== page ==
Meet REXSAC PhD students: Teresa Komu
Discover the second episode of our series of Q&A with REXSAC PhD Students. This time meet Teresa Komu, PhD student at the University of Oulu. Her research examines the dynamics of coexistence between reindeer herding and the extractive industries in northern Fennoscandia.
What drew you to the area/topic of your studies?
I had an opportunity to do my master’s thesis and doctoral thesis in collaboration with research projects that dealt with issues around reindeer herding and mining. I wanted to do research that feels relevant and could have practical implications, so this has been a rewarding process. The topic of mining on an area utilized by reindeer herding and nature-based tourism, is also a significant issue for my informants. This is what motivates me in my research.
What are the objectives of your work?
I examine the relationship between different livelihoods and the pursuit of the good life in the context of land use negotiations. I focus on the dynamics of coexistence between reindeer herding and the extractive industries and, to a lesser extent, nature-based tourism in the Torne River Valley by the Swedish-Finnish border region. The focus of my study is on competing livelihoods with different relationships to the environment, and how these livelihoods are connected to various understandings of how to be well and live well in the North. These differences come to the fore in land use negotiations. I regard land use negotiations as contention between different future visions of how to pursue and generate well-being within local communities, but also for society at large. The current discussions around mining in northern Fennoscandia are very polarised. However, the lived realities of local communities facing planned mining projects are not always as clear-cut or overtly contradictory as depicted in such narratives. Instead of highlighting the conflicting interests at play, I emphasise the common pursuit of the good life in my research. This takes different, and at times overlapping, manifestations for tourism entrepreneurs, reindeer herders and proponents of mining. In so doing, I aim to mitigate the current polarisation.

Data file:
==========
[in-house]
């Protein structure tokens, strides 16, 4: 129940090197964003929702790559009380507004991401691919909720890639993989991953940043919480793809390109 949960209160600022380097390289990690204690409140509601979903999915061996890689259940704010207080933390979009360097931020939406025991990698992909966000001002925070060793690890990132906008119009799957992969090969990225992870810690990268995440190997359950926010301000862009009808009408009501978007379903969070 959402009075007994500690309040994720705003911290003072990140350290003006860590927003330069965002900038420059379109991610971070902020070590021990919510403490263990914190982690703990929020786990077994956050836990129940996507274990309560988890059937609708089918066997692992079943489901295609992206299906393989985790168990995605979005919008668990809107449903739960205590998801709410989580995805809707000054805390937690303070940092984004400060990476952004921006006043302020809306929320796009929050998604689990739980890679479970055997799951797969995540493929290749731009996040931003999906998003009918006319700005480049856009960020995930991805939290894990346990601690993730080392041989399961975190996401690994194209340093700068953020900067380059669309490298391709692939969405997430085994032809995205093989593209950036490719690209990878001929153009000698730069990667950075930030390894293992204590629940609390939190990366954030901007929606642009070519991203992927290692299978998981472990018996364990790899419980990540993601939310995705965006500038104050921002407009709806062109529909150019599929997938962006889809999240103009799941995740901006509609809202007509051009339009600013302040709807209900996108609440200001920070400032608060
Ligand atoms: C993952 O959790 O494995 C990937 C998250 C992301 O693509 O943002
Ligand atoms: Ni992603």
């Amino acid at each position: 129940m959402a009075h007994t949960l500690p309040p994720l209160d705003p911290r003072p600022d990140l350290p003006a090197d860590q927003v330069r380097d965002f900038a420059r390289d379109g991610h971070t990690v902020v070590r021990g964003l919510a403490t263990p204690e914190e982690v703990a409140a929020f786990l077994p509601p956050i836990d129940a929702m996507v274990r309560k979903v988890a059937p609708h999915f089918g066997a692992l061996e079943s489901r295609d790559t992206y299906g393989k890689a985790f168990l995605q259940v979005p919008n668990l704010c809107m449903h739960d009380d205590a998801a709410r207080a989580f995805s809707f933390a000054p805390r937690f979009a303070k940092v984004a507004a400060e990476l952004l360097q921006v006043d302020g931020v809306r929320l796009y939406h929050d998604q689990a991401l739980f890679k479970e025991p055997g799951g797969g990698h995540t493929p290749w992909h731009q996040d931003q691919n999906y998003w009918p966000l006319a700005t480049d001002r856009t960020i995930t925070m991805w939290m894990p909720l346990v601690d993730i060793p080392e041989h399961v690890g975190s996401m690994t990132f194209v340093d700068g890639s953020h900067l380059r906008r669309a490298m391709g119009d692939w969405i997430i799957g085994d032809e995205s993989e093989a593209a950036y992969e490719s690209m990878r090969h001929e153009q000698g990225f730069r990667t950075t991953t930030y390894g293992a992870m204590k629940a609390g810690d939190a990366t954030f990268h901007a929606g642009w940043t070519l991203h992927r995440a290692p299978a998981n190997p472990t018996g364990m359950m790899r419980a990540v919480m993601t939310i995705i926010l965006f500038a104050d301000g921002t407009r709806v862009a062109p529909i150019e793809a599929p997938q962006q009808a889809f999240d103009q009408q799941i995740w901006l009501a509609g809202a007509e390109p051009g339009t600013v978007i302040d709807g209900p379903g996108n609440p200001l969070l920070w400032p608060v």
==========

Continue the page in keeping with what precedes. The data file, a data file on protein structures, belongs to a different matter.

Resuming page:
How does it support the objectives and work of REXSAC?
By dealing with the coexistence of various livelihoods, the historical background of resource conflicts, and expectations and fears related to mining, my research is related to several REXSAC research objectives, perhaps most closely to RT5 and RT4. I discuss how the coexistence of mining, nature-based tourism and reindeer herding in northern Fennoscandia is characterized by conflict as well as cooperation, and trace the various historical developments behind the current land use conflicts between the three livelihoods. I also discuss how various long-standing dreams and cultural constructions related to mining and to the North continue to influence present-day discussions around northern land use. I emphasize that the issues around mining are rarely black and white on a local level but rather characterized by ambivalence and multifacetedness.
What are your career aspirations?
I am having my thesis defense this January. After that, I hope to secure funding for my post-doc so that I can continue my career in research. I would also like to participate more in teaching at the university and in mentoring students. Teaching others is an opportunity for learning and self-growth. I aim to make my research findings more known to the general public in Finland and hope that I can offer new viewpoints to the public discussions around the topics of mining, tourism and reindeer herding. On the other hand, I have this humble aspiration to contribute to larger discussions within the field of anthropology in the future, while continuing to work with Finnish issues and cases.
Photo: Reindeer, Hugo Verweij